Community Advisory | LMU is Monitoring Monkeypox in L.A. County, Risks Presently Low
LMU continues to monitor current conditions regarding monkeypox in L.A. County, and we remain in close contact with public health authorities. Presently, the risk of monkeypox remains low.
If you are a student and believe you have been exposed or are at risk for monkeypox, please isolate yourself, monitor your symptoms, and contact Student Health Services at 310.338.2881 (call SHS before arriving at the office) or your own healthcare provider. SHS provides education, care plans, and on-site testing for students should the need arise. Faculty and staff who believe they may have contracted monkeypox should isolate and call their primary care physician (call your doctor before arriving at their office). For more information and resources surrounding monkeypox symptoms, treatment, and vaccines, please refer to the CDC and L.A. County Public Health websites.
What should I do if I’m feeling sick?
If you exhibit symptoms of COVID-19 do not come to campus (or leave your on-campus residence) or attend in-person classes/meetings until you obtain a negative COVID-19 test, are fever-free for 24 hours, and your symptoms have improved without the use of medication. Follow these 4 steps:
- Seek medical attention. Students may schedule a telehealth appointment or message with a Student Health Services provider via myhealth.lmu.edu. Staff and faculty should contact their medical provider.
- Get tested. COVID-19 at-home rapid tests are available free of charge to members of the LMU community. Learn more, including where to pick one up, here.
You are also welcome to take an antigen test or a PCR test through your medical provider, an L.A. County community test site, or other testing location. Note: Negative results do not preclude the possibility of infection as viral load may be undetectable in the initial days of COVID infection.
- Stay home and isolate yourself. While you await your COVID test/results and even if you test negative - do not leave your residence or socialize with others until you are fever-free and symptoms have subsided for 24 hours. This includes going to class, work, and eating in the dining halls. Do your best to isolate away from your household members – avoid sharing a room and bathroom if at all possible. If you must enter common areas in your residence, wear a mask, stay at least 6 feet away from others, and keep doors and windows open if possible to facilitate air flow.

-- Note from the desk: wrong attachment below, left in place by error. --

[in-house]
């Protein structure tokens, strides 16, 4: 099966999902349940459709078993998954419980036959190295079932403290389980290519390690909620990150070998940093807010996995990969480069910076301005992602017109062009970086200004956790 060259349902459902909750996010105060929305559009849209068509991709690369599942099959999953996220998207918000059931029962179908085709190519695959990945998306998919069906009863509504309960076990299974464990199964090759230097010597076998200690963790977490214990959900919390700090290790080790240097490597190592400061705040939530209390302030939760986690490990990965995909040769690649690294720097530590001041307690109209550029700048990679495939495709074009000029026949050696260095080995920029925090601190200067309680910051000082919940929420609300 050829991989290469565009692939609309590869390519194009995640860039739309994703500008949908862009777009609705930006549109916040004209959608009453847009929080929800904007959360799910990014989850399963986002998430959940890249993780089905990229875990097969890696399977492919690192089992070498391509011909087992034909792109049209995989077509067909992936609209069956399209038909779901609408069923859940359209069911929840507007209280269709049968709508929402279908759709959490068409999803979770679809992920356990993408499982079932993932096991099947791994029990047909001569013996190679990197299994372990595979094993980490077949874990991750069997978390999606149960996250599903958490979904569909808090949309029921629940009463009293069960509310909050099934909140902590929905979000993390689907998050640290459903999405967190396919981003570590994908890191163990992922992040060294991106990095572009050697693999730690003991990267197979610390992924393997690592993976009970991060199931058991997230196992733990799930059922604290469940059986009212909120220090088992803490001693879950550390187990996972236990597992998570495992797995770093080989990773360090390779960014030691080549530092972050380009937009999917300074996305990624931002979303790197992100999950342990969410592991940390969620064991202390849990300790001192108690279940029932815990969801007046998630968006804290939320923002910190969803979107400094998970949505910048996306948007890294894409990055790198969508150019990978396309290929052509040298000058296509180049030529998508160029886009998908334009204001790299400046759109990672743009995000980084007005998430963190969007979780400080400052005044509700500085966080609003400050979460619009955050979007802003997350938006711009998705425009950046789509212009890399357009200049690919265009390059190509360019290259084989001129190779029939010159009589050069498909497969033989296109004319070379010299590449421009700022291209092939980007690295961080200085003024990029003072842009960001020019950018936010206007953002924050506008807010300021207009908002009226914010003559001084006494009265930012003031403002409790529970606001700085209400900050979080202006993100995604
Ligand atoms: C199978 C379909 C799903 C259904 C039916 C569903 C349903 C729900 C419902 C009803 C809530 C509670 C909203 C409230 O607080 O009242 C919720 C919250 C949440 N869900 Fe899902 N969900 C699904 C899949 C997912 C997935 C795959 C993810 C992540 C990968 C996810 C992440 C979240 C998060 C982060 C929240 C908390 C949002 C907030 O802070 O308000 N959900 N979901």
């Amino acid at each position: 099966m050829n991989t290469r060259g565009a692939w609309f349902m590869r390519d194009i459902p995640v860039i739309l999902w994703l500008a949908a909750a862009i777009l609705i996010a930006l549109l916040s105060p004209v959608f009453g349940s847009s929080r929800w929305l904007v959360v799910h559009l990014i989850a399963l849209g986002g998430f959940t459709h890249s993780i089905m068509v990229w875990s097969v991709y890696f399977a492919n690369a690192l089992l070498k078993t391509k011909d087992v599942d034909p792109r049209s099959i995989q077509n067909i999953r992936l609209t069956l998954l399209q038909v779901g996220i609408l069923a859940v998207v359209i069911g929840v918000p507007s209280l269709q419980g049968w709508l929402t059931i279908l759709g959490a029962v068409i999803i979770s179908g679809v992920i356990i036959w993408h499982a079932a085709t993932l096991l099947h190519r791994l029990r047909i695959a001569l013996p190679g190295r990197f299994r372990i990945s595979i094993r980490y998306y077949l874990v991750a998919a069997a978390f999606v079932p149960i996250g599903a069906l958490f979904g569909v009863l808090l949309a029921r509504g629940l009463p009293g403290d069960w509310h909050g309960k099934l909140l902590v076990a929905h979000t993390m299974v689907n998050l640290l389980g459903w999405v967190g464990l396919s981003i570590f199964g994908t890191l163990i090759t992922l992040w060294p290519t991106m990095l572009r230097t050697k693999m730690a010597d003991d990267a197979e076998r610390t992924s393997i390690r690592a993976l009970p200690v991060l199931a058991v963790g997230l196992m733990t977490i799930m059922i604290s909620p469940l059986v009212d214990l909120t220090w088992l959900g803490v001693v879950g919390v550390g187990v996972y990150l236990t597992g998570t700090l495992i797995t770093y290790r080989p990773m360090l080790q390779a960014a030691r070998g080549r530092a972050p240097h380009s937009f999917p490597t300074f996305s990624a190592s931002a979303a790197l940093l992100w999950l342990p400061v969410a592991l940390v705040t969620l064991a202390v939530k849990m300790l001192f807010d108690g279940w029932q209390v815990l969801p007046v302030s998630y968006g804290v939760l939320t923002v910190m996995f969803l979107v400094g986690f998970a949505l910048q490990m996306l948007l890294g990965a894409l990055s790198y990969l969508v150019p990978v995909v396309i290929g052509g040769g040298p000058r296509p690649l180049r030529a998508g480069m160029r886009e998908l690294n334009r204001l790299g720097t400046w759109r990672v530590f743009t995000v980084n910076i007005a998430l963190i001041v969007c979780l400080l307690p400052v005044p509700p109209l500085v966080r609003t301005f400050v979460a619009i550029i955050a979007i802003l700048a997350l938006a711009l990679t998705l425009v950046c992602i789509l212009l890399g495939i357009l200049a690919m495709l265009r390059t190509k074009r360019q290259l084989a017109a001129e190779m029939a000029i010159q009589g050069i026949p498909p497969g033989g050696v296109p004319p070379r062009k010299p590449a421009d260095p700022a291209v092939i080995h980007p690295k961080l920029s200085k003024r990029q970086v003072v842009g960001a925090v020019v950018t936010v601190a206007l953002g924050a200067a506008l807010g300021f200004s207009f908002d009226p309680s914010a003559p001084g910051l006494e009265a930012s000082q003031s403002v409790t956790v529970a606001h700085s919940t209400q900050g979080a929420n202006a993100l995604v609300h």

- After you seek medical care, if your doctor believes you have COVID-19 or you have received a positive COVID-19 test, please immediately isolate, and contact the LMU COVID Support Team for further instructions and resources.
If you know you have been exposed to a positive case and you have developed symptoms, in accordance with the L.A. Health Officer Order, wear a mask in all indoor settings through day 10 (even if you test negative).
Flu season is Here, it is important that you be prepared. In addition to getting a flu shot, which is highly recommended, here are some other easy precautions to prevent infection:
- Get a flu shot
- Washing hands often and well
- Using alcohol-based hand sanitizer
- Covering coughs and sneezes
- Keeping one's distance from sick people
Here are some reasons why getting the flu vaccine is highly recommended by the CDC:
- Flu vaccines cause antibodies to develop in the body about two weeks after vaccination. These antibodies provide protection against infection with the viruses that are in the vaccine.
- While there are many different flu viruses, a flu vaccine protects against the viruses that research suggests will be most common. (See Vaccine Virus Selection for this season's vaccine composition.)
- Flu vaccination can reduce flu illnesses, doctors' visits, and missed work and school due to flu, as well as prevent flu-related hospitalizations
Read more from the CDC about flu prevention.
To book your flu shot, call SHS at (310) 338-2881 or book an appointment online through the MyHealth Portal through MyLMU.